Full Credits

Stats & Data

December 14, 2010

This is a true story about an emergency landing. Michael Ian Black himself selected it as part of his "Black List" of daily witty picks on Witstream.com.

The plane was one-third of the way through its takeoff when I smelled the indistinguishable odor of smoke. Of all the awesome things that have ever happened to me, this wasn’t one of those things.

“Ha, that can’t be smoke, that’s impossible,” the optimist in me said while switching my iPod from airplane mode to off for good measure, because, to be honest, I hadn’t followed the safety instructions and turned my electronics to the off position.

I looked to my left. The girl seated beside me could smell the smoke, too. I could tell. Just as I could tell the seasoned business traveler in 13C smelled it, too. And the hot mom in 12D. The elderly man in 11B didn’t look like he smelled it, though maybe he had a cold or some sort of old person nose condition.

But smoke or no smoke, nose condition or no nose condition, that plane kept moving, faster and faster down that JFK runway. As the 737’s wheels left the earth, the smell of smoke grew. As did the sight of it. A thin gray sheet of fumes crept out from the back of the aircraft. And then came the alarm. The “womp-womp-womp-womp” death blare - a sound that, if translated into English would say, “You’re all fucked.” And even if the alarm didn’t sound that way to you, the sight of an overweight flight attendant with a fire extinguisher the size of a ketchup bottle waddling franticly down the center aisle as the plane began its ascent into the sky certainly did.

There was fear in that man’s eyes. His belly was also rippling, which was funny.

I looked out the window as the smoke got thicker and the smell more acrid. I looked down at the houses in Queens, wondering which one’s living room I’d be burning alive inside of sometime in the next two to four minutes. I wondered which people down there we’d hit and take with us. And was that a Jack in the Box down there? A Jumbo Jack with cheese, so close, yet so far. I didn’t think they had those in New York. Maybe we’d crash close enough to the hospital, and I’d have a chance to escape alive, with only minor scrapes. But probably not.

Nope, I was going to die on this flight, smothered inside and out in a thick coating of burning jet fuel. This is how it ends. I thought of my family and friends and my Xbox game I should have stayed up later the night before in order to beat. I didn’t think of the girl I was dating at the time, a sure sign I should’ve called it off long before I got on the plane.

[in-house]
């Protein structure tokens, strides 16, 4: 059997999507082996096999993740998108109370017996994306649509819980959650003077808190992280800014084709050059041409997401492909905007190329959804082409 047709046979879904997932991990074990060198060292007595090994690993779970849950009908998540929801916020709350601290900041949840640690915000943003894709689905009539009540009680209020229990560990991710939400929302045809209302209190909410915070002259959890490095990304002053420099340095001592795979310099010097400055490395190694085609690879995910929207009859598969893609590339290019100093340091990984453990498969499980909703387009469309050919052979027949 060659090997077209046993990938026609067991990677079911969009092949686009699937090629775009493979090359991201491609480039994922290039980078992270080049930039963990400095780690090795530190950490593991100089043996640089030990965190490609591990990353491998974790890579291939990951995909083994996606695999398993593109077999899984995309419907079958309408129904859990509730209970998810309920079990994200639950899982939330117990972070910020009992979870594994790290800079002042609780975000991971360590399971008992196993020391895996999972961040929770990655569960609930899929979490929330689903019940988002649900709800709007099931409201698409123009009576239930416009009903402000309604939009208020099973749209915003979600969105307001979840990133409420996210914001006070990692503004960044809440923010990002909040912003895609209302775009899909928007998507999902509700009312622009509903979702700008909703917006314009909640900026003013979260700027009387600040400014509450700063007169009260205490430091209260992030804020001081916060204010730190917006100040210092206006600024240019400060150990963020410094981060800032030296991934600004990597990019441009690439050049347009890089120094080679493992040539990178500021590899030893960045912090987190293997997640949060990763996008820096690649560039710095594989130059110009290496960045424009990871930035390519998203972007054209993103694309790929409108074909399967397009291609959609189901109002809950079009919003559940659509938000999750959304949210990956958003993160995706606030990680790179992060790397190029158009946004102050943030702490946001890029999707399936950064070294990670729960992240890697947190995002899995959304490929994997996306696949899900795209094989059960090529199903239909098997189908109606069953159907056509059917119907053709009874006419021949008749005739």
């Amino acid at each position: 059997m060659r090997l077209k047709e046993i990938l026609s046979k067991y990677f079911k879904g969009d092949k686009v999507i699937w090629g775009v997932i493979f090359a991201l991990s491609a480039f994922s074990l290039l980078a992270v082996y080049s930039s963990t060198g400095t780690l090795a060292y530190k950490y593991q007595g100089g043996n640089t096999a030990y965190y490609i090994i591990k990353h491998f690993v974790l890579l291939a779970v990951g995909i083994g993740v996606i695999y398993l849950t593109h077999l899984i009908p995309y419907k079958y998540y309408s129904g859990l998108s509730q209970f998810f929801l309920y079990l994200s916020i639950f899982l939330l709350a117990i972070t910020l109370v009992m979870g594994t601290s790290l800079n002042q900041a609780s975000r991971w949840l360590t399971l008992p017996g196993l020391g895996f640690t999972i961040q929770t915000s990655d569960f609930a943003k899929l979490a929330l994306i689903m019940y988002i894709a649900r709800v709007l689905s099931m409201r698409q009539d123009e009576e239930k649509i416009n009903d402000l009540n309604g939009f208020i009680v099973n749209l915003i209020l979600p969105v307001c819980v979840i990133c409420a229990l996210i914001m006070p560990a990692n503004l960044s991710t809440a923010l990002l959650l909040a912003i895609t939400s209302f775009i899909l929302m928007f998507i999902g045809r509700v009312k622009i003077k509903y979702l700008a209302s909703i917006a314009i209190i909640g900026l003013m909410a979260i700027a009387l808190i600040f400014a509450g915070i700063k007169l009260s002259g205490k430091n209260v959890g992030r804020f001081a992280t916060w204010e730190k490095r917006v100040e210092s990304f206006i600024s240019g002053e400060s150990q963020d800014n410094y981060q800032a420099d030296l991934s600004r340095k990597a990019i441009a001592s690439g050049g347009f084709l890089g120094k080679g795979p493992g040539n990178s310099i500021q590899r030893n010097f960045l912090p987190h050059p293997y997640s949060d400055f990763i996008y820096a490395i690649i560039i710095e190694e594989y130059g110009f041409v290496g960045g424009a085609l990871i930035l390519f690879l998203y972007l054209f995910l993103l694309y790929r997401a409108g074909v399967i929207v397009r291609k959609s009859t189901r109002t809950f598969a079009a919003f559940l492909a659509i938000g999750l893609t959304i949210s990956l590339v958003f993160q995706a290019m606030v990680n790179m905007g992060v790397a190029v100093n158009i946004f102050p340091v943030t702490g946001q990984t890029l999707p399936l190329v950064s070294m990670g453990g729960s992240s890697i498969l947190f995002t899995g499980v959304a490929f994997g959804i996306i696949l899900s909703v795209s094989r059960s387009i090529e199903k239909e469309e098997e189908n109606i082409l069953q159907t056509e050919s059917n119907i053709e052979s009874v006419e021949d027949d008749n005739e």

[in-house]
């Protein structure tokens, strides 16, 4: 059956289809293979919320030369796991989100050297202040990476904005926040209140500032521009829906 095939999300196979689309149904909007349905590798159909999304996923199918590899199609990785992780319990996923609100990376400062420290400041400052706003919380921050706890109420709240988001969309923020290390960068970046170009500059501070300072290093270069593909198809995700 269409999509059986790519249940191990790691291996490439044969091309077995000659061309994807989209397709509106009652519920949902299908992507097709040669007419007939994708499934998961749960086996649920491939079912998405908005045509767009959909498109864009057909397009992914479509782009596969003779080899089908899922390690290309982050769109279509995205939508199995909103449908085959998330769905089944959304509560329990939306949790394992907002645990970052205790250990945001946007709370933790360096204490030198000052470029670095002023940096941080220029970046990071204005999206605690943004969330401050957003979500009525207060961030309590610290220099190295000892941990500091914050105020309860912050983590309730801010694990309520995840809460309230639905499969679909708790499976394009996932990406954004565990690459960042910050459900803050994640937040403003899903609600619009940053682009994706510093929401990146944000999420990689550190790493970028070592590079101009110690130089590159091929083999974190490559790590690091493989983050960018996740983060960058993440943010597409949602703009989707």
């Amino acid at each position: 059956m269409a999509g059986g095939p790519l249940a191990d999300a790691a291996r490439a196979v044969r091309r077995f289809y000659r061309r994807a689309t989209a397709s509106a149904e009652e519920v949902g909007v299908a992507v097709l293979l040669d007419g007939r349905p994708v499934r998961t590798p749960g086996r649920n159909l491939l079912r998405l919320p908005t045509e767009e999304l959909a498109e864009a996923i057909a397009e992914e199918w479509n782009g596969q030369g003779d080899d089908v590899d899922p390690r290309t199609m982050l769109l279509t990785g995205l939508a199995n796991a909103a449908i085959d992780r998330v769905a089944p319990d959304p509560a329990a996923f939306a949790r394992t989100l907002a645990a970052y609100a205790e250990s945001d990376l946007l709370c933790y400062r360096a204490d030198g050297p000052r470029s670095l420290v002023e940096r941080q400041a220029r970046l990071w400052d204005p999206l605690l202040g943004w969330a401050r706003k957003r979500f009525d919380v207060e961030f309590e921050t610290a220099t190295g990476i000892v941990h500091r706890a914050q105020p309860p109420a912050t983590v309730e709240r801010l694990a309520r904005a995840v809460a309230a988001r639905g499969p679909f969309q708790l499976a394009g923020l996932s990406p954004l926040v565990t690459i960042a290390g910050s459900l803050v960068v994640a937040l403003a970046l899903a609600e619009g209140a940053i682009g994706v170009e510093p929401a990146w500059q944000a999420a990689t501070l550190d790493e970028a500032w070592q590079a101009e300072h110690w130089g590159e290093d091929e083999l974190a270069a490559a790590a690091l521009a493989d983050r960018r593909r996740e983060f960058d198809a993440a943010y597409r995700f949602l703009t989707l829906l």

I wished it was her on that plane instead of me.

Undoubtedly, others were having similar thoughts because the plane was silent, its 130 passengers deep in self reflection. You could’ve heard a pin drop, but I asked the woman next to me, and she didn’t have any pins on her. She was crying, though. I managed to hear that as I held her arm and comforted her by reciting popular lines from Airplane!

“This is the captain speaking,” came a reassuring voice from the cockpit. “Obviously we have a bit of smoke in the cabin, nothing to be worried about. We are cleared to land on Runway 12.” I made up that number. I really forget which number he said.

The plane banked the hardest left I’d ever felt. G’s were attained, to what number I do not know because I don’t have aeronautical experience, nor do I know what G stands for or where the G spot is located, for that matter. But by that point there was a certain level enjoyment to this experience. The captain seemed chill enough, and if I did die, well, at least I’d made it to the age where I could buy my own pornographic magazines.

Our plane was greeted on the ground by five fire trucks (of the ones I could count). We pulled to the gate and three hours later, I was on another flight - and another plane - to Chicago. To this day, for our suffering in the skies over Queens, I still don’t understand why they didn’t let us use the slides.